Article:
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Q & A

I’ve been thinking about adding new stuff to the site for a while. But where to get the time? Some of you may have received a one question survey from me recently asking if you thought it was a good idea to have a forum on the site. More than 75 of you have so far replied, which is a very respectable 10%+ of those registered on my site. The majority of you said ‘Yes’, but nearly as many of you said ‘No’ or ‘I’m not sure.’ For the moment then, I’m going to stick with you being able to comment on my blog, and the introduction of this page, where you can ask me whatever you like (preferably about my books!).

Send your question to me here, and I’ll get a reply to you pretty fast.

To start the ball rolling, I’ll throw in a couple of questions that I often get asked at talks:

Why write about the Romans and not another period of history?
For some weird reason, I’ve always had a passion for Rome. Growing up in Ireland, that is a little strange, because as far as we know, the Romans never sent a military force to Ireland, which means that unlike Britain and most of Europe, there aren’t ruins in almost every village and town in the land. It’s fair to say that the iconic YA book, The Eagle of the Ninth, by Rosemary Sutcliff, was a major influence on me. I can also remember repeatedly taking a book out of the school library because of the amazing pictures of Roman soldiers and military equipment. It was only last year when I bought an indispensable textbook on the Roman army, that I discovered it to be this. However, I have to admit that I am a sucker for any book about military history, whether it be fiction or non-fiction. As a boy, I devoured Bernard Cornwell’s Sharpe books, Wilbur Smith’s African sagas and every Western in the local library. One stand out historical fiction books from that time is Smith’s outstanding The Sunbird, a standalone book which is half set in modern times, and half set in ancient times – with a Carthaginian city state in Rhodesia (Zimbabwe). How funny it is that I now find myself writing about Carthage!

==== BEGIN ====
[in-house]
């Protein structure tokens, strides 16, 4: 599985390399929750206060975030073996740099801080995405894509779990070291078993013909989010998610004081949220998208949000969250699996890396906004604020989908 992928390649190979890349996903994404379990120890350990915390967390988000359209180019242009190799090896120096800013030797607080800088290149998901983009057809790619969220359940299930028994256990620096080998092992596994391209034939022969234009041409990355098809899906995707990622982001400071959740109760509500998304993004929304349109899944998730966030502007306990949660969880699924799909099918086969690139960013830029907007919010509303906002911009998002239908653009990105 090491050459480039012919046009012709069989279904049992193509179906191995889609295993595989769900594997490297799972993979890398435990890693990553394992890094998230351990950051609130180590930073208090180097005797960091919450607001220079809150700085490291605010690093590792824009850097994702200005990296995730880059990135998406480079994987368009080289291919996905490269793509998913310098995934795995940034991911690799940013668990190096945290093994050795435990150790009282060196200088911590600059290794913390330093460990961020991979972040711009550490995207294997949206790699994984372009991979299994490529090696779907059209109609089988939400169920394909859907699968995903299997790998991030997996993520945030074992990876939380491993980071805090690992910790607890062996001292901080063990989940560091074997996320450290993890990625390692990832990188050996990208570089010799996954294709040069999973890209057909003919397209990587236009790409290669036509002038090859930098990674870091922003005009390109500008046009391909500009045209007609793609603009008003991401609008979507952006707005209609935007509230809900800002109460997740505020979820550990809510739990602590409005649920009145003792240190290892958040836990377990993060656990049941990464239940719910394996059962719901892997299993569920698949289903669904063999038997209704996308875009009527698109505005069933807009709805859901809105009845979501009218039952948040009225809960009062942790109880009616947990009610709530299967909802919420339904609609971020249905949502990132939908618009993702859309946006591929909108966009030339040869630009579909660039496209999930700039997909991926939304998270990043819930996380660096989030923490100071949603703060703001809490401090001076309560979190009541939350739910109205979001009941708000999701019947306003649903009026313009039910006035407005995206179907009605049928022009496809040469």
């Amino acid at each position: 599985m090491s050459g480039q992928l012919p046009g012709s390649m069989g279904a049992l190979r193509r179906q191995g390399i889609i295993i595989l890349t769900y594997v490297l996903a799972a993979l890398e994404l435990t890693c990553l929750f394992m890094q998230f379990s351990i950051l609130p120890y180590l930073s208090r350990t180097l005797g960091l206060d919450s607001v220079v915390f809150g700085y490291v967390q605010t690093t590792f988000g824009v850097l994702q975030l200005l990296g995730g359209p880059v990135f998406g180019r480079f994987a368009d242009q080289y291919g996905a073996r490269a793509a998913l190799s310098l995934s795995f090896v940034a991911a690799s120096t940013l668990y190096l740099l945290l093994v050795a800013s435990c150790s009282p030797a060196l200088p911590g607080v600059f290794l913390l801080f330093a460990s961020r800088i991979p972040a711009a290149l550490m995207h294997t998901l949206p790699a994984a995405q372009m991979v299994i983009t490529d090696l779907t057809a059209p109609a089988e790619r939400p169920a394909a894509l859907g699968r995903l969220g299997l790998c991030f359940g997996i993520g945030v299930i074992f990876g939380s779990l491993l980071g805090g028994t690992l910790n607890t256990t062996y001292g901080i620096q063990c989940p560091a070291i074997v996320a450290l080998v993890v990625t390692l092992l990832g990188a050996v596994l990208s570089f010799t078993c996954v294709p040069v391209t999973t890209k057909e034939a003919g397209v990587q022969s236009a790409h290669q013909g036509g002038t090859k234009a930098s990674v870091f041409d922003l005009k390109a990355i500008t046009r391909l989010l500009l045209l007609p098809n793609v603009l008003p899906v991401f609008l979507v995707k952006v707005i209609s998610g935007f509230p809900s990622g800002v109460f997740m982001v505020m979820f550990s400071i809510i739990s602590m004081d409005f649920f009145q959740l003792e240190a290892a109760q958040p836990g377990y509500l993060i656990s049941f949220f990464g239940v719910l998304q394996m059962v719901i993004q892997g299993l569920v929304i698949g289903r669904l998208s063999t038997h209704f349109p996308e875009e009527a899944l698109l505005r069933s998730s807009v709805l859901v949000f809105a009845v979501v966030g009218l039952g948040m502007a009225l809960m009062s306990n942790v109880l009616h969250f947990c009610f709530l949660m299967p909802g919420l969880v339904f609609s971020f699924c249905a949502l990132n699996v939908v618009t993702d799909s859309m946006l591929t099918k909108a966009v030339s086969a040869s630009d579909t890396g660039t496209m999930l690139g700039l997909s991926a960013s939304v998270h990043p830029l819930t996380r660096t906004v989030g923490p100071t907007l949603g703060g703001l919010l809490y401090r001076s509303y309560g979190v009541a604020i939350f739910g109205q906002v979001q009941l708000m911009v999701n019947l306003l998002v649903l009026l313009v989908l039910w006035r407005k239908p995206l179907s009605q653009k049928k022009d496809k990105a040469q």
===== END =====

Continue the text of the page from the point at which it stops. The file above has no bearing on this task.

How do you pick the time period to write about?
It depends. Sometimes there’s a person I want to write about (Crassus, Spartacus); sometimes there’s a definite period I’m keen on (Second Punic War). At other times, I read textbooks with a definite focus on when might be good to set a book or books. It was fascinating to talk recently to Tony Riches, author of the best-selling Wounds of Honour, and discover that we had both picked the time period 180-211 AD approx. as the basis for a good series. As it happened, my first book (set in 181 AD, on Hadrian’s Wall) was no good, and never saw the light of day after my agent savaged it. Tony’s, on the other hand, got published. To be fair to him, he had the idea in 1996, whereas I only had it in 2001. Funny though!
I’ve got a great idea for a book. How do I get started?
The first thing is very simple. Start writing! An idea in your head that’s never written down will never become reality. Simply committing it to paper (well, OK, screen) is an extremely powerful tool in realising your dream. Two: set aside some time every day – an hour if you can – and use it to write. Three: Write down your plot in abbreviated form, from beginning to end. Make a list of characters. Describe them. Four: Write every day. Did I say that already? Five: Join a writing group, either in the flesh (they’re in most towns and cities) or online. It’s only through the input of other writers, who have no investment in telling you that you are the new Dan Brown/Wilbur Smith/Bernard Cornwell, that you will learn and get realistic feedback. Family and friends make the worst critics ever, and that’s official. Six: when reading novels, try to start understanding the writer’s style, and why you like what you’re reading. Seven: think about joining a writing course such as the highly regarded MBA in Creative Writing at Bath Spa University, from which many writers jump into being published. Shorter, but still valuable courses – I did one in 2005 – are run by the wonderful Arvon Foundation.